What’s the most annoying thing about the practice of law?  You may have a long list, but I bet there’s one thing you on it:  the hold music while you’re waiting for a conference call to start.  I once tried to compose lyrics to go along with our firm’s music, but my efforts looked a lot like those of Jack Nicholson in The Shining.  

Come to think of it, most everything about a conference call is annoying: 

Do you know what else is annoying about conference calls?  Some clients don’t want to pay for them.  Many clients have their own billing guidelines with concerns about intra-firm conferences.  Here is some language from different guidelines that have crossed my desk recently: 

  • Office conferences among one or more attorneys or paralegals in your firm to discuss [Client X] matters should be kept to a minimum.  Generally, numerous office conferences among a partner and one or more associates or paralegals will result in only the partner’s time being credited and the associates’ or paralegals’ time being deleted or adjusted.”
  • [Client Y] will also not pay for internal firm conferences or for associates to attend meetings or hearings for the purpose of “associate development.”  
  • [Client Z] will scrutinize conference calls … and other similar activities in which multiple timekeepers participate. If it is necessary in the considered judgment of the billing partner to have more than one attorney or paralegal participate in an activity, outside counsel should bill for this with discretion and, where the necessity is not compelling or there is any question of the appropriateness of involving multiple timekeepers, obtain the prior approval of [Z] Counsel. [Z] reserves the right to not pay for the time of multiple activity participants when the appropriate discretion is not being applied.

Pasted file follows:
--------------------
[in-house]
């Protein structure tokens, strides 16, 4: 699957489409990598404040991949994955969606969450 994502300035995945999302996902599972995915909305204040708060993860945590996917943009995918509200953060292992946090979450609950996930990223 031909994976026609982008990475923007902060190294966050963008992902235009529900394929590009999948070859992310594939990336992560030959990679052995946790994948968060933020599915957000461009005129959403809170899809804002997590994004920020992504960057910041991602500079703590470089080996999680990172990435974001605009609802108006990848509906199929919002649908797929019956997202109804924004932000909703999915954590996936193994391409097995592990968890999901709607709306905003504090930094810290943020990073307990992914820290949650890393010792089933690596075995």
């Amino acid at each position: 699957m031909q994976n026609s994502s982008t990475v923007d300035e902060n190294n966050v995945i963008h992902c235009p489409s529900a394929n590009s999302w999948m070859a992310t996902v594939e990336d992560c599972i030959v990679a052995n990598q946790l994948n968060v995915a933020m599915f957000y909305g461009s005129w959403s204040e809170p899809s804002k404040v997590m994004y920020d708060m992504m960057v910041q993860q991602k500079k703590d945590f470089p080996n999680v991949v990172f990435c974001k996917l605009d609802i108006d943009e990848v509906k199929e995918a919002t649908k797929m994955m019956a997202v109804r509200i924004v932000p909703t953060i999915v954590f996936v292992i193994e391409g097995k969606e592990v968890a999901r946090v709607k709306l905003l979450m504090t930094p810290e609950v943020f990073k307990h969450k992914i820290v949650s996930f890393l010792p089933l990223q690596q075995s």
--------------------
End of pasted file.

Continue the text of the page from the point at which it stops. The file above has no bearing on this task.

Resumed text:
Then, again, at least some clients prefer them to more expensive alternatives:

  •  Alternatives to travel, such as conference calls, should be used where appropriate. 

So, what to do?  A few suggestions.  As the client relationship lawyer, know what your client expects.  Staff and schedule accordingly.  When you start work on a new matter, ask the relationship lawyer if there are guidelines, and get to know them.  Lastly, if your firm doesn’t have one in place already, develop an internal review process so that someone (other than the relationship lawyer) has a chance to review and raise any concerns whenever a client asks your firm to follow its guidelines.

One Lawyer Deep

Much has and will continue to be written about the redaction error in the Apple-Samsung litigation which resulted in a sanctions order reported in this morning’s news.  For those not following the matter, a law firm associate, “working late one night,” failed to properly redact a document containing sensitive Apple information, which was then circulated to the firm’s client, in violation of a protective order.